Business will be different, the ways in which we work will be different, but they may even be better.
Economists refer to times like we are now living through as “black swan events”, a term to describe events that are so unexpected that they change things for ever. Until the 17th Century, it was thought that all swans were white, until a black swan was discovered in Australia, changing the study of swans forever.
The sudden, unexpected Covid-19 crisis has necessitated a near-global shutdown in ordinary activity. Businesses have had to adapt quickly to survive, and those that do will thrive in the coming months, and in the changed economy thereafter. Businesses that treat this as blip before ‘business as usual’ resumes, are likely to face difficulty.
Fortunately, the evidence suggests that many, many businesses are adapting quickly. Indeed, many may actually emerge from this crisis with positive learnings to show, and with improved work efficiency. Business will be different, the ways in which we work will also be different, but they may be even better.
For example, a recent New York Times article detailed the exponential growth of the video communication platform Zoom. With the cancellation of nearly all air travel, and home isolation, businesses are rapidly shifting to fully-online platforms to continue working. This is a major shift that is unlikely to be reversed. This is going to change the way we work and communicate with each other forever.
At some point within all of our teams we’ve spoken about “remote working,” “flexibility” and how we’d like to “move in that direction” in the future. Well, nothing quite “moves us in that direction” like the rapid onset of a global pandemic, with an almost overnight “lockdown.” We may have planned to test tools like Zoom in the past, but necessity has pushed us to fast-forward these plans.
We’ve now leapt wholeheartedly into the realm of virtual meeting rooms, teams chats and even online yoga sessions. On the 23rd of March global Zoom downloads exploded to 2.14 million downloads in one day, up 2 million from just the day before. Two months prior to this, Zoom was only being downloaded about 56 000 times a day. (Source: https://edition.cnn.com/2020/03/27/tech/zoom-app-coronavirus/index.html )
In the time pre Covid-19 if you wanted to attend a meeting in another city you would have needed to use an airline. This bedrock of business travelers made airlines very valuable companies. Just months after the onset of this crisis, Zoom, a small tech company, is now worth more than four US airlines combined- Delta, United, American and Jet Blue.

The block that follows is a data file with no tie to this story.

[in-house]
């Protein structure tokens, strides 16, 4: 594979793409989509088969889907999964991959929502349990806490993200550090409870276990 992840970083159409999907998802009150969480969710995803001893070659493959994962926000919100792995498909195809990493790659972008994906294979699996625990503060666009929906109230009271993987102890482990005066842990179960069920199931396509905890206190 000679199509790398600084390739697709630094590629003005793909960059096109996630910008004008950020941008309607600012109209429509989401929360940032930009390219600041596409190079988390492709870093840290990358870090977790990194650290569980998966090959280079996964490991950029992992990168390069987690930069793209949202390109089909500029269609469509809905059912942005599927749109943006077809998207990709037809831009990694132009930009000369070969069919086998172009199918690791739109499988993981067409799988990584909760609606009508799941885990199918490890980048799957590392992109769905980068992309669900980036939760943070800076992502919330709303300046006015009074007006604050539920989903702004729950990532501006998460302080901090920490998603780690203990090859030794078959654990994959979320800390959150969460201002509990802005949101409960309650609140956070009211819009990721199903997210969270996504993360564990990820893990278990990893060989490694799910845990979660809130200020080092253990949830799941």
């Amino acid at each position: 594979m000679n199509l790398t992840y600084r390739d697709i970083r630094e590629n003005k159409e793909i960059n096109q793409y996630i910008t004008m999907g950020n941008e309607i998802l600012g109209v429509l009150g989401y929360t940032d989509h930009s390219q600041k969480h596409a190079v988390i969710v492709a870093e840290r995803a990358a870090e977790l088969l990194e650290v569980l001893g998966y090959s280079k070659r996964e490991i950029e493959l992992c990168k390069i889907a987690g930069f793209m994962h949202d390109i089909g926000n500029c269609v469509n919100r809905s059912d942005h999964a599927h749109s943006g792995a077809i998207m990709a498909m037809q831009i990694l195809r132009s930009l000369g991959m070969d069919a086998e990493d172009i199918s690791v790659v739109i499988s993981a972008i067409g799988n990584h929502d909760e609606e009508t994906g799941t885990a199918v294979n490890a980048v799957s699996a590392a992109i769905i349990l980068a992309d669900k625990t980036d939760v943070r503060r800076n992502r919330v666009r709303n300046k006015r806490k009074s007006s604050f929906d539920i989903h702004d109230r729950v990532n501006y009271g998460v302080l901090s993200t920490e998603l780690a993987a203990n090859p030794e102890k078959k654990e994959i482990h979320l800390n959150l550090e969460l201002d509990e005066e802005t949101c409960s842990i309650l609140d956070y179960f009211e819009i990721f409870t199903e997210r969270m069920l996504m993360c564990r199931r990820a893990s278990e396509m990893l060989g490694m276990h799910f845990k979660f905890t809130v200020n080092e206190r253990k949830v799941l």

What’s also interesting to note is that while there are many options in terms of online video conferencing (MS Team, Google Classroom, Skype and so on) Zoom is undoubtedly the platform that has experienced the biggest influx of new users and has far exceeded the growth of any of it’s competitors during this time.
Jason Aten of Inc.com attributes Zoom’s success to 5 simple characteristics that set them apart from their competitors. They have the same product as many others, but they’ve focused on making their product different by making it: easy, accessible, affordable, reliable and fun. Even the less tech savvy amongst us can download it and learn how to use it almost instantly. It always works, and their free offering is generous, encouraging small businesses to keep using it. (Source: https://www.inc.com/jason-aten/heres-how-zoom-became-most-important-app-in-world-its-really-quite-simple.html))
The overnight success of Zoom sets a challenge for us and for every business. How are we focusing on our customer experience now, that will set ourselves apart from our competitors?
The question remains as to whether we would have made these bold shifts in the way we as teams operate and connect with each other and our clients if we weren’t forced to? Would we truly have understood the value of virtual connections and the financial benefits of working more efficiently and shedding the time and costs of air travel? Probably not, but with all the challenges and uncertainty that Covid-19 has presented us with, there are some key lessons that we can hold onto and take with us as we prepare to rebuild a new way of work after the virus is gone.
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